Monday, January 08, 2024

The Boys In The Boat - The True StorY

 Great crews may have men or women of exceptional talent or strength; they may have outstanding coxswains or stroke oars or bowmen; but they have no star. The team effort—the perfectly synchronized flow of muscle, oars, boat—​that is the key.

The Boys in the Boat: Nine Americans and Their Epic Quest for Gold at the 1936 Berlin Olympics is a non-fiction novel written by Daniel James Brown 

A life without challenge, a life without hardship, a life without passion, a life without purpose, is no life at all.

The US rowing team's victory at Hitler's 1936 Olympics is charted in a dramatic Depression-era account destined for Hollywood

BERLIN, MAY 1936—three years before the end of the Great Depression and the start of World War II. Adolf Hitler has spent millions sprucing up the city to demonstrate German dominance to the world. But on a placid lake in the suburb of Grünau, a crew of no-name rowers from the University of Washington challenges the favored German and Italian teams for one of the most thrilling finishes in Olympic history. In his best-selling 2013 book The Boys in the Boat, Daniel James Brown details the events that led to that race, focusing especially on Northwest native Joe Rantz. 

For this story, which has captivated more than two million readers to date, we have Joe Rantz’s daughter Judy Willman to thank.

 It was Willman who introduced Brown to her dying father, and whose tireless research helped bring the tale to life. This month, the PBS series American Experiencebrings the story to the small screen, with never-before-seen news footage and reenactments shot at the UW boathouse where it all began.

Judy Willman, Daughter of a Boy in the Boat The Olympic rower’s daughter reflects on golden memories.

"Joe Rantz is the ultimate underdog," he said. "He was abandoned by his family continuously until he was 13, until the nail in the coffin from his dad and his stepmother when they left him forever. Joe was 13 years old and decided what happened wouldn't define him. He was able to pull himself up by his bootstraps and do the impossible. I find him so inspiring, and then what he was able to do in the boat as well was remarkable."

Clooney confirmed that the appeal of an underdog story is universal, even with people who aren't one.

"I think everybody considers themselves an underdog. I've met really rich, successful people who were like, 'Yeah, we barely made it through on that one.' I think everybody, in their heart, thinks of themselves as one," he laughed. "I think we like these stories because most of the time, we've seen that it doesn't work out, so when they do work out, we enjoy them and look forward to them. Sports movies and war films, in particular, do that really well. People don't love to watch A Bridge Too Far and see everybody lose at the end."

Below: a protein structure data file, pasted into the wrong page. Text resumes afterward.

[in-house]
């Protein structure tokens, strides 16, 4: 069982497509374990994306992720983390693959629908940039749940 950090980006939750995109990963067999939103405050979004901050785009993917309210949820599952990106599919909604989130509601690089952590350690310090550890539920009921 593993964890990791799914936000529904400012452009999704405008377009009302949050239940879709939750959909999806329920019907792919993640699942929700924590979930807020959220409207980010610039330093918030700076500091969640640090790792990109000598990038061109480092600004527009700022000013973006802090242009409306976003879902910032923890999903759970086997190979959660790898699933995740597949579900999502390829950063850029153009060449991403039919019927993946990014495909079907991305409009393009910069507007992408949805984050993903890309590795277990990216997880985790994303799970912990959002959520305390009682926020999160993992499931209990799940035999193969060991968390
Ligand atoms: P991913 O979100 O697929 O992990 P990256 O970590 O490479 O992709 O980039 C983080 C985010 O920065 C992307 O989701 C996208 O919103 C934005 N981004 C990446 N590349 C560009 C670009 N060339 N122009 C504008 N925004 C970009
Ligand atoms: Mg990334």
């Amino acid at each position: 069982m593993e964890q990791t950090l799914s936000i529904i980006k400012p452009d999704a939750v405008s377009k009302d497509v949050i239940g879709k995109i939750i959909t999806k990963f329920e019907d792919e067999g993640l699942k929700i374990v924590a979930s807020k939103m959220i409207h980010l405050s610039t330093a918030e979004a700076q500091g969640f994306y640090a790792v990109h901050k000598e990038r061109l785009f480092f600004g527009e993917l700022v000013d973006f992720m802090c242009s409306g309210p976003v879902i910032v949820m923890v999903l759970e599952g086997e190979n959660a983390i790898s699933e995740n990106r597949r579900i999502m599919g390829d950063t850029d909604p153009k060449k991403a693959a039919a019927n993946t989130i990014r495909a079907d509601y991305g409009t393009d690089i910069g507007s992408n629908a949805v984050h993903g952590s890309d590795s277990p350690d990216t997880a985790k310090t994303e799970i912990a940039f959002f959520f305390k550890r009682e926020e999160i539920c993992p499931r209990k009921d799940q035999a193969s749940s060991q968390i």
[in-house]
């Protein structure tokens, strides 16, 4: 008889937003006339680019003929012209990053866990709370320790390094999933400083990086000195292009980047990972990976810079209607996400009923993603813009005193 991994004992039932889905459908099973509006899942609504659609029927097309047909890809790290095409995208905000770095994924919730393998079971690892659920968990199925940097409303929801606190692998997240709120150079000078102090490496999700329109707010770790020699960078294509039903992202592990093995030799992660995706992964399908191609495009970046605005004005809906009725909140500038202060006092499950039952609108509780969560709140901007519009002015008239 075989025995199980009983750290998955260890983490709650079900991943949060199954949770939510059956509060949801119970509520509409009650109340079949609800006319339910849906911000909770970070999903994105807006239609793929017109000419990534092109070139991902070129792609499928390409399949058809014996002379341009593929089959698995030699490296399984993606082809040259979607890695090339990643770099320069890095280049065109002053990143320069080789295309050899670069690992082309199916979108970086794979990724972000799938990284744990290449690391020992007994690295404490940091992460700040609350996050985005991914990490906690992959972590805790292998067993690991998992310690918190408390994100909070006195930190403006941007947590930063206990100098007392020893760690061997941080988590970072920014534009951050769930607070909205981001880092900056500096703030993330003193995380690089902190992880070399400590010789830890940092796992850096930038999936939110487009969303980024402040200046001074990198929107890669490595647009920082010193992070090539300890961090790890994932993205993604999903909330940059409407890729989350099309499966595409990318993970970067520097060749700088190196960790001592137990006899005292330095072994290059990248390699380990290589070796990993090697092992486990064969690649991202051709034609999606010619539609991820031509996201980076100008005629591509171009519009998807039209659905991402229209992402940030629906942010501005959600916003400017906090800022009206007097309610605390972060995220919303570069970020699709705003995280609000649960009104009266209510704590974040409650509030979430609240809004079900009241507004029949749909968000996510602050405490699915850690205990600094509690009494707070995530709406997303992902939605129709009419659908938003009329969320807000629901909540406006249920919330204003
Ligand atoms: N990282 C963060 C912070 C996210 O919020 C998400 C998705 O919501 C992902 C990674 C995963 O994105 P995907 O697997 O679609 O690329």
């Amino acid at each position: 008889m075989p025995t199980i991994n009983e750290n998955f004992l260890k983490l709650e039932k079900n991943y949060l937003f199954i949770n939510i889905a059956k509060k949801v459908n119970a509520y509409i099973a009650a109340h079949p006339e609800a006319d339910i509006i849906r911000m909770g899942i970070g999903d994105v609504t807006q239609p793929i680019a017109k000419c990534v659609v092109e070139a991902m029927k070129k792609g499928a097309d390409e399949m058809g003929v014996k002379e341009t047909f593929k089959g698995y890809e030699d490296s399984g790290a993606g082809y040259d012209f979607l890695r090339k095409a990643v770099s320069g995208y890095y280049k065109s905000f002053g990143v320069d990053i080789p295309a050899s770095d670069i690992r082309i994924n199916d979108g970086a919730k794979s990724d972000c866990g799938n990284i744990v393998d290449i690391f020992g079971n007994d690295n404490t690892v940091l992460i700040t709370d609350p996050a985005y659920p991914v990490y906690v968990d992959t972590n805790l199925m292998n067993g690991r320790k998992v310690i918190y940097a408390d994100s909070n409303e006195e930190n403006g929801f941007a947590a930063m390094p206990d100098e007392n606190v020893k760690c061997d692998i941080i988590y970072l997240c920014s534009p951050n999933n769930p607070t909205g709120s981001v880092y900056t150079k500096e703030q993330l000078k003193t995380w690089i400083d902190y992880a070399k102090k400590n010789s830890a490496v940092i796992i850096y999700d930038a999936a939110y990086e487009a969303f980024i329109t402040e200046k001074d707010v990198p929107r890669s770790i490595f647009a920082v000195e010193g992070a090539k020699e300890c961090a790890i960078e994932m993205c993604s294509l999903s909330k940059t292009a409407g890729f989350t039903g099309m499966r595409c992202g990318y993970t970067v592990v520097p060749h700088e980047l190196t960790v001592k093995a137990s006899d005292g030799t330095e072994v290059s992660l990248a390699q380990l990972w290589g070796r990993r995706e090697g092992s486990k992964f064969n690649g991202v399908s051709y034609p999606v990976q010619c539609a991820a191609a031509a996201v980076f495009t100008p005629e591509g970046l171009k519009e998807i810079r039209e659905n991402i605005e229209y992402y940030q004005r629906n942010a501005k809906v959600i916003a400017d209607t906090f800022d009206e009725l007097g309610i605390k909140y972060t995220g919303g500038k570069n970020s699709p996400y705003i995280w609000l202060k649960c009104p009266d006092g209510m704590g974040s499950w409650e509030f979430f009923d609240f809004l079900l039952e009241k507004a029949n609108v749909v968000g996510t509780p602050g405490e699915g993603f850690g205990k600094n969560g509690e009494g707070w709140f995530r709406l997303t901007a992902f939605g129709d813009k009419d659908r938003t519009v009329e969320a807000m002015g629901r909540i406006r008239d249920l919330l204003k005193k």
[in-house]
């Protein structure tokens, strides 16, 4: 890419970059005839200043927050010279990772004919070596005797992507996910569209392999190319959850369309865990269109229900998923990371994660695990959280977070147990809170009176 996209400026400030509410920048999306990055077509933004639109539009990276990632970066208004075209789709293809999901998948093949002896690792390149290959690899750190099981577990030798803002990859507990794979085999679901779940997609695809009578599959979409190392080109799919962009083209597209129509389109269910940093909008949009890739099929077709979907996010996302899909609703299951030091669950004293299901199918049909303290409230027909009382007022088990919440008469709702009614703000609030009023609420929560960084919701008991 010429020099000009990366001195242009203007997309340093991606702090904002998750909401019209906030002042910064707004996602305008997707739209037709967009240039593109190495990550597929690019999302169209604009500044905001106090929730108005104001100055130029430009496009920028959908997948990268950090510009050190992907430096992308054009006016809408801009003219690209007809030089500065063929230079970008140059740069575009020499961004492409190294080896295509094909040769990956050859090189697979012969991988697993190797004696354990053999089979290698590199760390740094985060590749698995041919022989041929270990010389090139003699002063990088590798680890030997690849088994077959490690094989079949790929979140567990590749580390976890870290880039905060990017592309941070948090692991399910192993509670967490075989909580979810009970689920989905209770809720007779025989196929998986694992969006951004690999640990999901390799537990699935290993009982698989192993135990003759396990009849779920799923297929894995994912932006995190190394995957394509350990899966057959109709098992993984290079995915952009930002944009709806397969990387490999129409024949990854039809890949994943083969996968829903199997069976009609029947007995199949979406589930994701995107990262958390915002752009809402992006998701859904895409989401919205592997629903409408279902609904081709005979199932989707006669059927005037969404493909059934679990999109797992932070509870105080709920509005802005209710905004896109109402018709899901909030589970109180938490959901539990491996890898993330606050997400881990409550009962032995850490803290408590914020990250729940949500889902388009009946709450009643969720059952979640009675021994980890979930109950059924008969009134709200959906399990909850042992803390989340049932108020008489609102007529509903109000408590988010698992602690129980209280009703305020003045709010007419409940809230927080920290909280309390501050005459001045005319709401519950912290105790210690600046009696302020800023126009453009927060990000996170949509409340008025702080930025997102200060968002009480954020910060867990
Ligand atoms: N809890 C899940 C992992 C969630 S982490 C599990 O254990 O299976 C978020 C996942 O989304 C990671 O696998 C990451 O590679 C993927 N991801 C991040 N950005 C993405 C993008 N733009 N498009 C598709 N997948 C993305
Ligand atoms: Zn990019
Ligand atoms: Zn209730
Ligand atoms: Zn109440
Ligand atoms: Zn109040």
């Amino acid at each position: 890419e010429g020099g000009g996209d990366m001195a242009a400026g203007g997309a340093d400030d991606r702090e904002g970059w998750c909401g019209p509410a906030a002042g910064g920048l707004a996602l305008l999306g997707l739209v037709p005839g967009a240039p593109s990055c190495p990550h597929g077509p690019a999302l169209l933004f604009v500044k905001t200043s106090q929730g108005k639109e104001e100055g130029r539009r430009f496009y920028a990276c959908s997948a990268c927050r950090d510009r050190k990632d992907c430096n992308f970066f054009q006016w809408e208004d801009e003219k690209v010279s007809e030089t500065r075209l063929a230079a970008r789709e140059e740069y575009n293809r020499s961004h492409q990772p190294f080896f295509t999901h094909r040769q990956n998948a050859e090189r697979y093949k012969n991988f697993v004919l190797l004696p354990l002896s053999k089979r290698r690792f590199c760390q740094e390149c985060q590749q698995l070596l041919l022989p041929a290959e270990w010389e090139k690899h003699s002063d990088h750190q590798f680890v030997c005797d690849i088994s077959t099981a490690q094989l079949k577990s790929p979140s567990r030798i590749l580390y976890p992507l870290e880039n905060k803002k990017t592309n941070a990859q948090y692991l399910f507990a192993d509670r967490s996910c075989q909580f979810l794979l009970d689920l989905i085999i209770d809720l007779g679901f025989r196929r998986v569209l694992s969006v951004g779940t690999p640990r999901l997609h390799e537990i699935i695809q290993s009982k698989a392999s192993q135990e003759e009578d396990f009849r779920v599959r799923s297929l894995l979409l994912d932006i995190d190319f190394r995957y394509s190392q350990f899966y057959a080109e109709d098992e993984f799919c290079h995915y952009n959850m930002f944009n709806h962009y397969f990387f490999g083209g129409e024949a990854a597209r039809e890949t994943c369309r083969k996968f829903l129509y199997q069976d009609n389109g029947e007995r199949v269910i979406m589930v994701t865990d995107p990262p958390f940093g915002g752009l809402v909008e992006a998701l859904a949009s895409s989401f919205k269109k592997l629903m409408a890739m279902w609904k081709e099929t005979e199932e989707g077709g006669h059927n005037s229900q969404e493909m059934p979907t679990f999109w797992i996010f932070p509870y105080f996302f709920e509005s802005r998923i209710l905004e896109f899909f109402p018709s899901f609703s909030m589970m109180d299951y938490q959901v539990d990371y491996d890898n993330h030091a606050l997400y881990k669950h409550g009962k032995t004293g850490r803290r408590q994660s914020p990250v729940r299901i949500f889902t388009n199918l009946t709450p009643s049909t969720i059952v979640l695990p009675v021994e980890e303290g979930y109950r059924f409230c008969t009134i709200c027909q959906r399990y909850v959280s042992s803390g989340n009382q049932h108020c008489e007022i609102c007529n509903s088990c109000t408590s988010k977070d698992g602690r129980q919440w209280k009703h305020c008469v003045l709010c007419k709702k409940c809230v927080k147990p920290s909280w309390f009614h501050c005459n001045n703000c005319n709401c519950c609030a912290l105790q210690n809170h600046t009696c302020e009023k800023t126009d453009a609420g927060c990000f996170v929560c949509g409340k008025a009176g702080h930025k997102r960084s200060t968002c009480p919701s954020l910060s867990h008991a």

George Clooney Took A Financial Hit To Get ‘The Boys In The Boat’ Made

In 1936, an obscure rowing team from the University of Washington traveled to Germany to participate in the Olympic Games. It was the depths of the Great Depression. These were working-class boys whose small mining and lumber towns donated bits of money so they could travel to Berlin. Every aspect of the competition seemed stacked against them, but something happened in the race. In the rowing world, they call it “swing.” Listen to this description based on the book The Boys in the Boat:

There is a thing that sometimes happens that is hard to achieve and hard to define. It’s called “swing.” It happens only when all are rowing in such perfect unison that not a single action is out of sync.
Rowers must rein in their fierce independence and at the same time hold true to their individual capabilities. Races are not won by clones. Good crews are good blends—someone to lead the charge, someone to hold something in reserve, someone to fight the fight, someone to make peace. No rower is more valuable than another, all are assets to the boat, but if they are to row well together, each must adjust to the needs and capabilities of the others—the shorter-armed person reaching a little farther, the longer-armed person pulling in just a bit.

Differences can be turned to advantage instead of disadvantage. Only then will it feel as if the boat is moving on its own. Only then does pain entirely give way to exultation. Good “swing” feels like poetry.
Against towering obstacles, this team found perfect swing and won. The Olympic gold was exhilarating, but the unity each rower experienced that day was a holy moment that stayed with them all their lives.

- Sister Sharon Eubank, October 2020 General Conference

6 Ways The Boys In The Boat Changes The True Story